I just want to say that, as a fan of the beauty, versatility and above all the power of language, I find this conversation fascinating.

    Have either of you ever read The Mother Tongue: English and How It Got That Way by Bill Bryson? I think you'd like it.

    I'm glad you've enjoyed the thread, Annie. When I saw that you had posted here, I felt certain that it must be an effort to get us back to baseball!

    I actually have read Bryson. He's quirky and anecdotal, and now that you've brought it up, the book does remind me a bit of this thread. I don't generally get to discuss my vocation here on BBF, so it's been a nice change of pace for me.

    Leave a comment:


  • VTSoxFan
    replied
    I just want to say that, as a fan of the beauty, versatility and above all the power of language, I find this conversation fascinating.

    Have either of you ever read The Mother Tongue: English and How It Got That Way by Bill Bryson? I think you'd like it.

    Leave a comment:


  • digglahhh
    replied
    Originally posted by SoxSon
    I noticed that I've answered most of these questions already, but just to add a little something: It's always a traditionalist's perspective that catering to the ignorant is a factor in the evolution of language, and it's fine to feel that way. However, one must consider a population in its entirety when thinking linguistics; it should become apparent that a language never belongs to the elite few who generally claim ownership. It can never belong to a few, period. That's the basic nature of language.
    Right, that's what is really interesting about it. Those who devote themselves to language and profess themselves, or are considered, authorities (at least, relatively speaking) have the least control over how it develops. I believe that I stated earlier that the elitist perspective is rather meaningless and self-indulgent because language is a function-first medium and merely a means of communication. If esoteric rules obscure that function, they need to go because they do not serve to aid in language's primary purpose.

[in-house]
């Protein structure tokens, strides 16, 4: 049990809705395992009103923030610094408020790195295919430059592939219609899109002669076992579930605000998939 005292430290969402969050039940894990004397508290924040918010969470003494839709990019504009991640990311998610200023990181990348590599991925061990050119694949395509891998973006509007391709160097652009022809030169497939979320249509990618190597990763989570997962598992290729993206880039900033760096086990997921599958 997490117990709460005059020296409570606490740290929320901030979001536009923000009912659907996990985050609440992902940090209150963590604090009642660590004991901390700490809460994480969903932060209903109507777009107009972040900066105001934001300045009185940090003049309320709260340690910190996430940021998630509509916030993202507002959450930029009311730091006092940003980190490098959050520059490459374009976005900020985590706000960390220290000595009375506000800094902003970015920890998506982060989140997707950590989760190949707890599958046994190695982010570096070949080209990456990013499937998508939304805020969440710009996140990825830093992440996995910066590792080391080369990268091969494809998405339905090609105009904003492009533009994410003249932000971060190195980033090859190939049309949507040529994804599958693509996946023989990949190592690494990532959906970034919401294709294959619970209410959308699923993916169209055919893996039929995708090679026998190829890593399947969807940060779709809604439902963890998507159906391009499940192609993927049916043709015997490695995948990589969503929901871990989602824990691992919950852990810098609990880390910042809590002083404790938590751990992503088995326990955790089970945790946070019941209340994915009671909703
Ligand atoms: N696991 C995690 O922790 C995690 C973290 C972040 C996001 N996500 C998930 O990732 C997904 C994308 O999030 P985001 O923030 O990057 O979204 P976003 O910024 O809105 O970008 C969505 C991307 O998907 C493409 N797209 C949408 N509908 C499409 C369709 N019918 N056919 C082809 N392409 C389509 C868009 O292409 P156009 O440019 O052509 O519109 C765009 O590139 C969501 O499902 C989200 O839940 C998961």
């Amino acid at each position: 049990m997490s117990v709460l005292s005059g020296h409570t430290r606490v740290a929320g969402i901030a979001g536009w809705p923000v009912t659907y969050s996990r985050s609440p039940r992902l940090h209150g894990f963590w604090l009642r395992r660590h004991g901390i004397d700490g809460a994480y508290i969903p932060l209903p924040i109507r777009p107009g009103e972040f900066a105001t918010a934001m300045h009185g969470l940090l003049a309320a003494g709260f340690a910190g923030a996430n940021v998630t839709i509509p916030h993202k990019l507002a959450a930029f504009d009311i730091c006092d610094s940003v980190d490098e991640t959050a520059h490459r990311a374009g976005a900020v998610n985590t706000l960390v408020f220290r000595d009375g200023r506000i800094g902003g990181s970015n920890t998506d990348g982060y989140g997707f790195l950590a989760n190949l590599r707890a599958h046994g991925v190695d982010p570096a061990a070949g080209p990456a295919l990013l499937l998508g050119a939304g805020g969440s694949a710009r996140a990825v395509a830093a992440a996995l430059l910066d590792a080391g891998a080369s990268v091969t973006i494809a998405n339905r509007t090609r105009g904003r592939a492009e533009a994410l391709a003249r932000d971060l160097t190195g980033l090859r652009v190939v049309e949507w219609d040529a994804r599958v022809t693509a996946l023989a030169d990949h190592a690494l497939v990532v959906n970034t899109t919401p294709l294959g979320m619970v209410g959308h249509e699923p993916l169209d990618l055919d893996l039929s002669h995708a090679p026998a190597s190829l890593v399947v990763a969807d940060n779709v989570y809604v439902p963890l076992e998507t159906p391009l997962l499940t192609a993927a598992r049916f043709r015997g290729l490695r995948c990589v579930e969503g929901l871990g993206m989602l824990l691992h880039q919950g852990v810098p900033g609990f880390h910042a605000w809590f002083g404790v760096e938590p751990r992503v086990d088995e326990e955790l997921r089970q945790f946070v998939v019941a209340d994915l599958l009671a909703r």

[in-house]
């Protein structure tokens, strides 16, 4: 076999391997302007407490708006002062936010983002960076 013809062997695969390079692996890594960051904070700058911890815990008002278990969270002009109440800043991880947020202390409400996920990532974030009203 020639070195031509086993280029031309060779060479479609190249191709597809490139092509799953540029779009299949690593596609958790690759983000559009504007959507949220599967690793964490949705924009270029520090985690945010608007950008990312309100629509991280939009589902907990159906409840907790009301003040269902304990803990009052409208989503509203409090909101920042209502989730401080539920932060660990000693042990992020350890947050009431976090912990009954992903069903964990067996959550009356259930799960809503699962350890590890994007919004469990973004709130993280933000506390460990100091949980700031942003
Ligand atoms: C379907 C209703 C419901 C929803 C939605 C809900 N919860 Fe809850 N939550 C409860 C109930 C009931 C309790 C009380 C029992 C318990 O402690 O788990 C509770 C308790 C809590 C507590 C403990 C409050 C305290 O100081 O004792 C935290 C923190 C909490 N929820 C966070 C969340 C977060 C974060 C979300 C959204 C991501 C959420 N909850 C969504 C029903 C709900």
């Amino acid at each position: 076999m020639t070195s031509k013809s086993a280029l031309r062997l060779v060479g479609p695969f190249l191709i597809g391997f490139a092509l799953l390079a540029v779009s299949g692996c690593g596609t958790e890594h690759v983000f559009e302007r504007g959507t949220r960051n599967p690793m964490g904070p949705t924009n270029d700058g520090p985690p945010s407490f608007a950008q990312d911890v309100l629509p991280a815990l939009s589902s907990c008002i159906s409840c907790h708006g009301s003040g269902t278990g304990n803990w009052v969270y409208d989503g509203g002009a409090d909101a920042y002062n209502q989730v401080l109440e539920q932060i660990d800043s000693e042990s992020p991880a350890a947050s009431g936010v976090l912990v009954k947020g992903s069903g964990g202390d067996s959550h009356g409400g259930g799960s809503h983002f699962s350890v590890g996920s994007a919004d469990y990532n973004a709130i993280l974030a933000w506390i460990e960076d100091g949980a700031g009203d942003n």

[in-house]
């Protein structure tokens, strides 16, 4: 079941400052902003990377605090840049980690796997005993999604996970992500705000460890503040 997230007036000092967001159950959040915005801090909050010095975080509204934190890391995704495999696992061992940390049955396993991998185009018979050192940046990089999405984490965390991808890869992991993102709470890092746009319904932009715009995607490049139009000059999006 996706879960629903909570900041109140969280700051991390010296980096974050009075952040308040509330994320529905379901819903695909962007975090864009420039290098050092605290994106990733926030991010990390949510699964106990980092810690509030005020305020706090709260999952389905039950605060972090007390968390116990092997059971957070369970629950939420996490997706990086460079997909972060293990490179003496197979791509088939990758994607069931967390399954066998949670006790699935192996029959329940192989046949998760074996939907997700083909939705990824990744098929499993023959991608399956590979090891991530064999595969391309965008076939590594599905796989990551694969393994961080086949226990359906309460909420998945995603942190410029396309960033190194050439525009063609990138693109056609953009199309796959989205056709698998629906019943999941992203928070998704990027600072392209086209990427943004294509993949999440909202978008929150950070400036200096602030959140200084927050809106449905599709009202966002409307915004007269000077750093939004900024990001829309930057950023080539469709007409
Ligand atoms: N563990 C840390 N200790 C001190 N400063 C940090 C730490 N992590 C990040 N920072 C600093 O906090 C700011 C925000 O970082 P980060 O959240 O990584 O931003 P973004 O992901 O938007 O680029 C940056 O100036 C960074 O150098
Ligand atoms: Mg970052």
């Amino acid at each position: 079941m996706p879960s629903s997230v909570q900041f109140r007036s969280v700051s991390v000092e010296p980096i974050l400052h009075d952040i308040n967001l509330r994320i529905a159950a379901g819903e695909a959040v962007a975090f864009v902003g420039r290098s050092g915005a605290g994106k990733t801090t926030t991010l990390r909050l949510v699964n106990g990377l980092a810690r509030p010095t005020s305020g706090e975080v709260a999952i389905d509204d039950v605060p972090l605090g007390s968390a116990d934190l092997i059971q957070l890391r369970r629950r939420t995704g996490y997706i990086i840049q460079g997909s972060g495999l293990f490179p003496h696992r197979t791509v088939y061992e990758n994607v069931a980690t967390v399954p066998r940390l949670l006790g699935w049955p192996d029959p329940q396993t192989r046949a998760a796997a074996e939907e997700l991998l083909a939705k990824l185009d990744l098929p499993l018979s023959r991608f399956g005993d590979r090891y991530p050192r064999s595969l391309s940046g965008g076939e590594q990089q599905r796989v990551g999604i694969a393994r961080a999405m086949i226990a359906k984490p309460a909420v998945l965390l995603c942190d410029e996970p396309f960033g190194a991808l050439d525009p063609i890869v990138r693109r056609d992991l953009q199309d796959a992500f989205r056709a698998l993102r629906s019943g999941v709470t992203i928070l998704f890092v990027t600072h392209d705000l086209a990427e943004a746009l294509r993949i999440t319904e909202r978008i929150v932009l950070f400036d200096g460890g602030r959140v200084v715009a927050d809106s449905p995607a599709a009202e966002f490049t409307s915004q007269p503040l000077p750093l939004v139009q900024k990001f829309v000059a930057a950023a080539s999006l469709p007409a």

Ironically, as one expands their understanding of language and the unique identity of words, they begin to search for the "perfect" way of phrasing something. One of two negative side effects frequently occur from that development. One pitfall is that the nuance that was carefully considered when choosing specific wording is completely lost on the reader and rendered moot. The other is that the writer's quest leads him down the road of obscurity resulting in pedantic composition that ends up alienating and minimizing his audience. The latter is why modern academia is so dry and unappealing to most students.

    Knowing the difference between "less" and "fewer" is something that some people may think makes us special or "smart." But, that just makes us the Harlem Globetrotters of language. The circus tricks entertain the crowd, but it's the baskets that win games. If all that funky dribbing doesn't help you get a better shot, what's the point? Without reminding ourselves that communication is at the center of it all, we are likely to indulge ourselves until we are the ones who become incomprehensible.

    To finally bring it all back to the original topic, and this is what I said in my first reply, the question about "chat speak," or any issue, is whether or not it poses an obstacle to comprehension. In this case, there is not much "saved" by using chat speak, so if it undermines effective communication at all, it's probably not worth using.
    Last edited by digglahhh; 05-05-2006, 12:15 AM.

    Leave a comment:


  • SoxSon
    replied
    Originally posted by digglahhh
    I only brought up the issue of acceptance because you were talking about us moving away from the acceptance of a certain rule.

    Who's moving away from it, and why?
    Oh, now I gotcha, I think. I was speaking societally. We're moving away from it because that's how language evolves. It really is out of our hands (by "our," I mean yours and mine).

    Originally posted by digglahhh
    Is there a case as to why it should be changed? Are those devoted to the study and use of language moving away from it? Do those people still believe in the rule, but are giving up hope that most will learn and use the rule and hence moving away from it themselves?